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NASCAR puts renewed emphasis in winning, not just showing up

Drivers who do more than merely finish unscathed will benefit more when the Chase field is set later this season.

Jeff Gordon and Brad Keselowski battle for position at Richmond International Raceway. (Steve Helber/AP)
Jeff Gordon and Brad Keselowski battle for position at Richmond International Raceway. (Steve Helber/AP)Read more

WINS, wins, wins . . .

NASCAR's new emphasis on winning races is a good thing. Drivers who win during the season's first 26 Sprint Cup races will likely be in the expanded 16-driver Chase field, provided they are in the top 30 in points.

Should Jeff Gordon, the current points leader, stay atop the standings but fail to collect a victory in the first 26 races, he'll still be a Chaser. He would bump the lowest-ranked driver with a win. The way Gordon is running though, expect him to be in victory lane soon.

The record of 16 different winners in the first 26 races, set in 1961 and 2003, probably won't be matched again. Since the Chase was launched in 2004, there haven't been 16 different winners in the regular season. Last year, 13 drivers won races before the Chase.

So, while the focus more than ever is on winning, points are still important. Drivers want to be as high in the standings as possible because you never know in racin' what crazy things can happen (see Richmond last year in the regular-season finale).

Jamie McMurray is among the drivers seeking their first win of the year. McMurray, a two-time winner at Talladega, the site of Sunday's Cup race, is 19th in points (best finish this year, sixth at California). He needs to hang around the top 20 and gain a victory.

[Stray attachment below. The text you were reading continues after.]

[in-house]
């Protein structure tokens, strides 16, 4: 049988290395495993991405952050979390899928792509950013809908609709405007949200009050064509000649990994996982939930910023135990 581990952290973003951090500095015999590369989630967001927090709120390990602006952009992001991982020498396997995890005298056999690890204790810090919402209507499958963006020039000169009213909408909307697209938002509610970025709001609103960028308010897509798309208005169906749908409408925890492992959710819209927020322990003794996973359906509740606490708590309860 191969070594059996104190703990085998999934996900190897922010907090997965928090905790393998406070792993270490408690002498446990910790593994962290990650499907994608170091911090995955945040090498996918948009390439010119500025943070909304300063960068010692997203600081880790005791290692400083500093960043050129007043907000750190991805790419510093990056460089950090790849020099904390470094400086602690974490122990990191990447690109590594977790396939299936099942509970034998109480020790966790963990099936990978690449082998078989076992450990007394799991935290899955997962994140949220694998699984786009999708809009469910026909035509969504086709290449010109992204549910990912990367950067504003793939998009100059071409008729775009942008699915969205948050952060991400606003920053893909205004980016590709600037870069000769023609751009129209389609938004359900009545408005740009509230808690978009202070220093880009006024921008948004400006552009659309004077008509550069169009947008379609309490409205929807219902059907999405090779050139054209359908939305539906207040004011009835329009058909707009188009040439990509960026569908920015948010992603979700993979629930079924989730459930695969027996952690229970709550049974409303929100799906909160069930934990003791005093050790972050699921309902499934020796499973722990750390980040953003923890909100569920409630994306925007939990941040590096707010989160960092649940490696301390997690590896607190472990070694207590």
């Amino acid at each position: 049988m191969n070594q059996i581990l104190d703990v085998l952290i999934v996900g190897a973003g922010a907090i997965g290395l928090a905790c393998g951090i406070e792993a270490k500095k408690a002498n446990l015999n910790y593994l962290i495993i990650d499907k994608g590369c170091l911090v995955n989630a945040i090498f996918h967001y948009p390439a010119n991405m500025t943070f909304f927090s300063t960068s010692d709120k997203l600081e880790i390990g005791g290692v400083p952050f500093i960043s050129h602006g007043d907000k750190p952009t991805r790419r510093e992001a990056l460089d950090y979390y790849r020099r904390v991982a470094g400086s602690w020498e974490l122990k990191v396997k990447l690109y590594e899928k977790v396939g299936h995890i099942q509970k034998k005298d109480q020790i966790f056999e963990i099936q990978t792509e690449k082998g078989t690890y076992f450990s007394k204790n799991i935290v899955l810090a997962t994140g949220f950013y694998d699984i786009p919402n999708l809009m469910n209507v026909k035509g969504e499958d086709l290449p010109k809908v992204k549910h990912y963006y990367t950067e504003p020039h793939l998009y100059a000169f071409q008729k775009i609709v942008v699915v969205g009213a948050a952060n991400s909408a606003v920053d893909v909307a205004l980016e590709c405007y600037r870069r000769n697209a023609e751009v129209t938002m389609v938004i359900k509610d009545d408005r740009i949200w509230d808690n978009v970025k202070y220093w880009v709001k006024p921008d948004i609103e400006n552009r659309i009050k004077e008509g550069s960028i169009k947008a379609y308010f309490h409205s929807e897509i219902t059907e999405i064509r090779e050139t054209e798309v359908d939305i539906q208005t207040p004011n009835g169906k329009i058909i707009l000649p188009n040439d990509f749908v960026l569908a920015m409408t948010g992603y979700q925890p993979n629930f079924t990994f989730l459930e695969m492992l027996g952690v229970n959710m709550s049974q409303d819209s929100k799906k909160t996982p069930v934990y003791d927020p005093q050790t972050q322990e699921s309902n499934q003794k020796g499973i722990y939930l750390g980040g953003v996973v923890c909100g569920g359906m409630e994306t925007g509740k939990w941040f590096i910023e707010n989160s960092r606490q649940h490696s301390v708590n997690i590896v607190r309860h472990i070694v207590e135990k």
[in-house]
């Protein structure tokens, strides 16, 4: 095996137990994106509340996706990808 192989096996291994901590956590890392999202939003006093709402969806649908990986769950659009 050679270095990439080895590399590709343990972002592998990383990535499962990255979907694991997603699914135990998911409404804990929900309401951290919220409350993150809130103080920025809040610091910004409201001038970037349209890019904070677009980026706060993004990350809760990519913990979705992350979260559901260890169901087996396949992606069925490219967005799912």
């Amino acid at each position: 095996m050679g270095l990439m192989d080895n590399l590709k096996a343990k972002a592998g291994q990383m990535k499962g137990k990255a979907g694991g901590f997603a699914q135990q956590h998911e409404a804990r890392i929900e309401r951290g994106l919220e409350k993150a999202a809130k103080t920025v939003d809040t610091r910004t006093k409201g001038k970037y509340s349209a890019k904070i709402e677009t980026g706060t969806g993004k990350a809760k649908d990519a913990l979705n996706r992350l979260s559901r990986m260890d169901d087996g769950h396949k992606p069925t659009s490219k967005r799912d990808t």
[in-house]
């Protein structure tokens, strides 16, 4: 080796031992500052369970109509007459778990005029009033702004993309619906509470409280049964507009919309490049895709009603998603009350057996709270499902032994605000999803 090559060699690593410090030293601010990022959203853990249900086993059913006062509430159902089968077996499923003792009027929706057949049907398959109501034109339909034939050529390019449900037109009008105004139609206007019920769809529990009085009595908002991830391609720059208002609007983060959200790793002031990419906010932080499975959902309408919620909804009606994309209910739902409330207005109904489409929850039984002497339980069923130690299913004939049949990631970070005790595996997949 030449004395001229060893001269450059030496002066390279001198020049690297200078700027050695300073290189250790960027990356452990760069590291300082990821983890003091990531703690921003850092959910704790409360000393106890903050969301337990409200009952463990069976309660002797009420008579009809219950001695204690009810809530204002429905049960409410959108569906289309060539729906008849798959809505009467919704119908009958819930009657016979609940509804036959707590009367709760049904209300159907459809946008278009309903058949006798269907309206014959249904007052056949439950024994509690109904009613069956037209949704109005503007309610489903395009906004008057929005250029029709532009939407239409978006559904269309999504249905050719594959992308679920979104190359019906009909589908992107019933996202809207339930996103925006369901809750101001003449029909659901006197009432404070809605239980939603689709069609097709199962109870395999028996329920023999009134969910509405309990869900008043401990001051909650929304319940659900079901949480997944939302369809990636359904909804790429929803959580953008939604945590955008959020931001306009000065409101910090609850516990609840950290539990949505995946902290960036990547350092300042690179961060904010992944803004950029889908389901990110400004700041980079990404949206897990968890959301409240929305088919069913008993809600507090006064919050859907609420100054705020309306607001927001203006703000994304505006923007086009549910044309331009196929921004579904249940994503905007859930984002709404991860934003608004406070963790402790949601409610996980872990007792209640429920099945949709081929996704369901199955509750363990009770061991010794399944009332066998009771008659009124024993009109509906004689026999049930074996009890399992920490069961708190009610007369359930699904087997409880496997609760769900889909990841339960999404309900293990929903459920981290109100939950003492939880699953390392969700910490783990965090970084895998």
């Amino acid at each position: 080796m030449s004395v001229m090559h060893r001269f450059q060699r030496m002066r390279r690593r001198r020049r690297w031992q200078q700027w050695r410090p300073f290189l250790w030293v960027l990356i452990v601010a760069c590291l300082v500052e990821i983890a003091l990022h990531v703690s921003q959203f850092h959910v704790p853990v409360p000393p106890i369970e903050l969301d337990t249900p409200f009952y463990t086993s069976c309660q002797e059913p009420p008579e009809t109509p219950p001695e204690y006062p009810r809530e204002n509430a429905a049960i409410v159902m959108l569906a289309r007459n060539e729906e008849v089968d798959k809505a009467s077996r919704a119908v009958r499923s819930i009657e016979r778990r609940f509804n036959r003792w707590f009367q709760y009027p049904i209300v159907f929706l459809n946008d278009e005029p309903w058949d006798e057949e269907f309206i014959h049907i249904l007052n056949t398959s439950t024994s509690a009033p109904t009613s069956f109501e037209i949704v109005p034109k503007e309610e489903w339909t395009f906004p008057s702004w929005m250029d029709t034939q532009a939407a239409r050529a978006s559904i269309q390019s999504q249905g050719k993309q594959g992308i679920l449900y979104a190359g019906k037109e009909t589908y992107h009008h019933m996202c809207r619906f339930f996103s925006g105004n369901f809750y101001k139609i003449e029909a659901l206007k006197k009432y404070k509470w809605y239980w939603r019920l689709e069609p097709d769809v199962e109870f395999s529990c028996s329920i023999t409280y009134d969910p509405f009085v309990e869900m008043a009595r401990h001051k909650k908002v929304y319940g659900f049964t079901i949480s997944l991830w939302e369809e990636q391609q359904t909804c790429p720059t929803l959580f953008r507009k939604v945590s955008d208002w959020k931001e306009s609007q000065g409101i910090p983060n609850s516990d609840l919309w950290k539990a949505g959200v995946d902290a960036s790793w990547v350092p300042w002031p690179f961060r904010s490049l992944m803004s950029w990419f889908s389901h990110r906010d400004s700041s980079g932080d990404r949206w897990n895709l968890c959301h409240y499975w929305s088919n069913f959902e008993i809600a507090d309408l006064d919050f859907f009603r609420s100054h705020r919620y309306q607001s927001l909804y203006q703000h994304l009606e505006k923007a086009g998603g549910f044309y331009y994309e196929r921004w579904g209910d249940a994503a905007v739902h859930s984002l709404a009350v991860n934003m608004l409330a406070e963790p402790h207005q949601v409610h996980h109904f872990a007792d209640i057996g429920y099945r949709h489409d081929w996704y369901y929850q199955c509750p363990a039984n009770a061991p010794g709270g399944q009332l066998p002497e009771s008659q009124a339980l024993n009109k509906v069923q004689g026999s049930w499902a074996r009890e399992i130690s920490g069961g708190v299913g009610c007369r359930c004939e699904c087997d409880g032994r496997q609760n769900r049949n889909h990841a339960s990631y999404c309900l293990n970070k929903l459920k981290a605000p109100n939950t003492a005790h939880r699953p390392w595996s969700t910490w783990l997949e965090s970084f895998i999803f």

"I don't think anyone is doing anything any differently," McMurray said on a conference call yesterday. "If it comes down at Richmond last week or Talladega this week and you take a gamble on fuel mileage, everyone is going to do the same thing.

"I think the mentality has changed that everyone races to win every week, and I don't think that what they've done this year has made anyone try harder or do anything different, because you only can race based on the circumstances that are given for that event."

We're seeing compelling finishes almost every race, because the drivers are going all-out for wins. Referring to late-race cautions that bunch the field, Joey Logano, a two-time winner already this year, said after his victory at Richmond Saturday night, "Everyone has the same attitude: The heck with it; if we crash, we crash. We're going for wins."

Gordon isn't planning on crashing. The four-time Cup titlist is enjoying racing too much.

"We're having so much fun right now," he said after his runner-up finish at Richmond. "I just can't thank this team enough for their incredible effort. Pit stops, I mean everything. We're just showing up at the racetrack with cars capable of winning. It's just a matter of time before we do win.

"I'm enjoying this car and I attribute a lot of that to my team, but also NASCAR for making some really good adjustments. The cars are fast, they're comfortable, fun to drive, you can be aggressive with them."

Gordon's six wins at Talladega top active drivers.

Feud of the week

After Casey Mears and Marcos Ambrose engaged in a shoving/punching match in the garage area following the Richmond race, NASCAR fined Ambrose, the puncher, $25,000 while Mears, the catcher, received a $15,000 fine. Both are on probation until May 28.

Appearing Monday on "NASCAR Race Hub" on Fox Sports 1, Mears, sporting a bruise near his left eye, said he and Ambrose had a few issues on the track.

"At the end of the day, none of that should ever happen," Mears said. "But in the heat of the moment, when you get out of your race car, it just happened. We started going at each other and before we knew it, it escalated really quickly. For a moment I kind of wanted to hit him, [but] I thought, 'I can't do that.' So, I grabbed him, and it turned out the way that it did."

Mears said he and Ambrose have "talked through it." What concerns Mears and other drivers is, how far can they take disputes? A few years ago, NASCAR encouraged a "boys, have it at" policy, though evidently not for off-track encounters.

Montoya returns

Juan Pablo Montoya, back in the Verizon IndyCar series, is returning to NASCAR to drive in two races for Team Penske. Surprisingly, the races aren't on road courses, where Montoya gained his only Cup wins. He'll attempt to qualify at Michigan June 15 and Indianapolis July 27. Hatboro's Greg Erwin will be his crew chief.

Montoya, 11th in points after three IndyCar races this year, will race in the Pocono IndyCar 500 July 6 at Pocono Raceway.